All about fermentation
Here I am, blogging in the library since I have last period free today. I’m blogging now because there’s a pasta party immediately after practice and I don’t know how much time I’ll have before I get home. I GET TO SHAVE TODAY!
Breakfast (this kept me full all the way till 5th period!): two pieces of pumpkin bread with peanut butter and banana, cottage cheese with blueberries, strawberries, wheat germ, honey, a sprinkle of grape nuts and slivered almonds, and the rest of the chocolate soy milk, which was literally one sip.
I have to say though, I went back for some more cottage cheese (I need at least one and a half servings to fill me up) and cereal (puffins this time), and cut my mouth when I was chewing! Has this ever happened that something you’re eating has a sharp edge and scratches the inside of your mouth? Painful!
Anyways, bio was super interesting today, since our current unit is metabolism. Today we talked about fermentation, and our teacher asked for us to name some fermented foods. I immediately starting naming the works: tempeh, natto, kimchi…
and he said, “Kimchi’s good! And what’s the Western equivalent?”
I immediately answered “Sauerkraut!”
Him: Cabbage fan!
The conversation kept going, until he mentioned Middle Eastern preserved lemons. I accidentally blurted out “I LOVE THAT STUFF!” and everybody game me a weird look, including him. “We’ll talk privately,” he said.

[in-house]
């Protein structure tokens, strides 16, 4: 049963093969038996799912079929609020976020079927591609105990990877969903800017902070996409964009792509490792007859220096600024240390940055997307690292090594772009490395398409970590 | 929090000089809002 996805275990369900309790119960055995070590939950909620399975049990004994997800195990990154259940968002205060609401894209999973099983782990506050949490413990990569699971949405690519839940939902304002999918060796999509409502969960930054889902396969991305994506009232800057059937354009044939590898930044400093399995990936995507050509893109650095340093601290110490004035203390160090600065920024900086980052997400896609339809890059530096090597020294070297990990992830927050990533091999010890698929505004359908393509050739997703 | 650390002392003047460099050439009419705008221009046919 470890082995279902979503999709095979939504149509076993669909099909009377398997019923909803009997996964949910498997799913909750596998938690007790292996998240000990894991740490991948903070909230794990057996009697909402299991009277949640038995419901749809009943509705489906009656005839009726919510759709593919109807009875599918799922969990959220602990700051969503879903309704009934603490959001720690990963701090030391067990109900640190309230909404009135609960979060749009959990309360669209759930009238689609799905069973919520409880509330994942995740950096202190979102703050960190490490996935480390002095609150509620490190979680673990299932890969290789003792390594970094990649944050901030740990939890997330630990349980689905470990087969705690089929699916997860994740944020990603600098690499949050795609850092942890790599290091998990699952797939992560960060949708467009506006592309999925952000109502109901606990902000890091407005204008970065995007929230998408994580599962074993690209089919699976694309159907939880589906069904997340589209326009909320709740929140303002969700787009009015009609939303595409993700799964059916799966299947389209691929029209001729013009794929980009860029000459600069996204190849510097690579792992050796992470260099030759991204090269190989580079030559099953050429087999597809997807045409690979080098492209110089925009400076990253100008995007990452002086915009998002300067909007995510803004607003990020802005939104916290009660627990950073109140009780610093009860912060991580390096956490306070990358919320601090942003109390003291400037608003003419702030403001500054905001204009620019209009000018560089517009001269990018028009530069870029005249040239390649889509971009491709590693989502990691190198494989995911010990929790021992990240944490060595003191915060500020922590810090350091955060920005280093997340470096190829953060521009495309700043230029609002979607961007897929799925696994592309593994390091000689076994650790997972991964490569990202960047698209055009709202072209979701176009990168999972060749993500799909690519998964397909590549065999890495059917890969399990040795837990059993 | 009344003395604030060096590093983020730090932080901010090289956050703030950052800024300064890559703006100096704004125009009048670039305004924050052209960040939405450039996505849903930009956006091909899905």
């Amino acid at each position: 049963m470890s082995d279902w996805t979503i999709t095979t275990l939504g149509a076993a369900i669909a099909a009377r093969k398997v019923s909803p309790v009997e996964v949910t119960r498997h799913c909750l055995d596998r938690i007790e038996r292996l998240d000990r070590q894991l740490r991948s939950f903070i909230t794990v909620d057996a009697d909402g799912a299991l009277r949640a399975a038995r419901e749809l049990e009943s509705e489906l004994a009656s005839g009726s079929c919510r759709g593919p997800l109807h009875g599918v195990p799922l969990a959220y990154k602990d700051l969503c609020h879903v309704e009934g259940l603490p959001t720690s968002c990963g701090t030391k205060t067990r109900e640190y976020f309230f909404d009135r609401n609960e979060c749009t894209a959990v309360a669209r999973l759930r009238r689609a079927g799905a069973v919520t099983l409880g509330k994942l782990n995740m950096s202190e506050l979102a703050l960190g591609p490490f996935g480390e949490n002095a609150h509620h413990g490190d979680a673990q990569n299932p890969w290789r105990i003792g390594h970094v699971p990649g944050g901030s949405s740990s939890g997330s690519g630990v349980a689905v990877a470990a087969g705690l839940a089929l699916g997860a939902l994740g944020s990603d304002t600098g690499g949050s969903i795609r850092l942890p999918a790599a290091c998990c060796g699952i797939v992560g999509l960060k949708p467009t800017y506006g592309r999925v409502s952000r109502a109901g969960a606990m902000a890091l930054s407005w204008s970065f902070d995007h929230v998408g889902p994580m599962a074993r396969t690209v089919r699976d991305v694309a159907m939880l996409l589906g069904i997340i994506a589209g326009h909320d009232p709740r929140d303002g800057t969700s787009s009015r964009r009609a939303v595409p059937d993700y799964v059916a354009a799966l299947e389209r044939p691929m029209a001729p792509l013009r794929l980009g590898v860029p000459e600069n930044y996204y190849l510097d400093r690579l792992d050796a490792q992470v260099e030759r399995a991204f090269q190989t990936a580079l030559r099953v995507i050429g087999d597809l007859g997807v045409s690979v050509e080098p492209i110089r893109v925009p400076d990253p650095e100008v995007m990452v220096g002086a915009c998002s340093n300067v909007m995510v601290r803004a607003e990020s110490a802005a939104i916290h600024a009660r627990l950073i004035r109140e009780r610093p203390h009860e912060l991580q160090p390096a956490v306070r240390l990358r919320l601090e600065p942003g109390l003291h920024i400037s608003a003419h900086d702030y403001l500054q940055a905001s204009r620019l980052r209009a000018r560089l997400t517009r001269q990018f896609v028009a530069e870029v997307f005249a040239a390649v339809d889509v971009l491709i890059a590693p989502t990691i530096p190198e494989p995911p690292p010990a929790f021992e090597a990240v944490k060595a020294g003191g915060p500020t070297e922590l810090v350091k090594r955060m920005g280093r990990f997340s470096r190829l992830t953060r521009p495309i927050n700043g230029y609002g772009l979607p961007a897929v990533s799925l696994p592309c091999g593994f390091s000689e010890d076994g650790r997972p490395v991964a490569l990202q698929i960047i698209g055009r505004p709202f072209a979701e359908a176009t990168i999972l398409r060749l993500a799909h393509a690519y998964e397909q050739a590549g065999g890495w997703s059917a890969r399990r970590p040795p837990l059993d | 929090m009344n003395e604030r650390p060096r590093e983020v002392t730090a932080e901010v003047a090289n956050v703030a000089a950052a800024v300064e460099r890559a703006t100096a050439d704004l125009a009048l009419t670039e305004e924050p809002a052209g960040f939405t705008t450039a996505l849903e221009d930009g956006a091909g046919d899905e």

It turns out that he bakes bread (we talked about the biology of alcohol fermentation vs. lactic acid fermentation) and we own the same great food science book, On Food and Cooking.
I WISH I HADN’T DROPPED FOOD CHEMISTRY! It’s a spring quarter elective, but it meets during Art History 😦
Anyways, he put a picture of natto on the project for everyone to see. Most people couldn’t tell what it was: some thought it was a rice krispie treat, beans and cheese, or even larvae.
He brought out a jar of millet miso from this Massachusetts miso company (South River Miso) whose miso is actually made by stomping on the soy beans! He put it into some scary-looking machine that could detect C02 and O2 emissions to test the level of living bacteria in the miso.
Something else I remembered! He makes sourdough by adding GRAPES in with the flour-water mixture before adding the starter! They have to be organic, though: apparently the white film around the outside of organic grapes are all organisms, so they help the fermentation happen faster. Cool, huh? Also, apparently the reason almost all soy products are fermented is because they’re more nutritious that way.
Around 11:40, I had my blueberry z bar.
Lunch: very filling! Leftover pumpkin and lentils and couscous, plus applesauce and an orange. It was so juicy, my hands still smell like oranges!
That’s about it for now. I’ll update what happened with the pasta party later. Pictures will also be posted later.
PS: an example of a lunch that is exactly the opposite of mine? Behold my friend Kaitlyn’s: pretzels, 2 Uncrustables, Cheese Nips, mandarin-orange ish fruit, and a banana.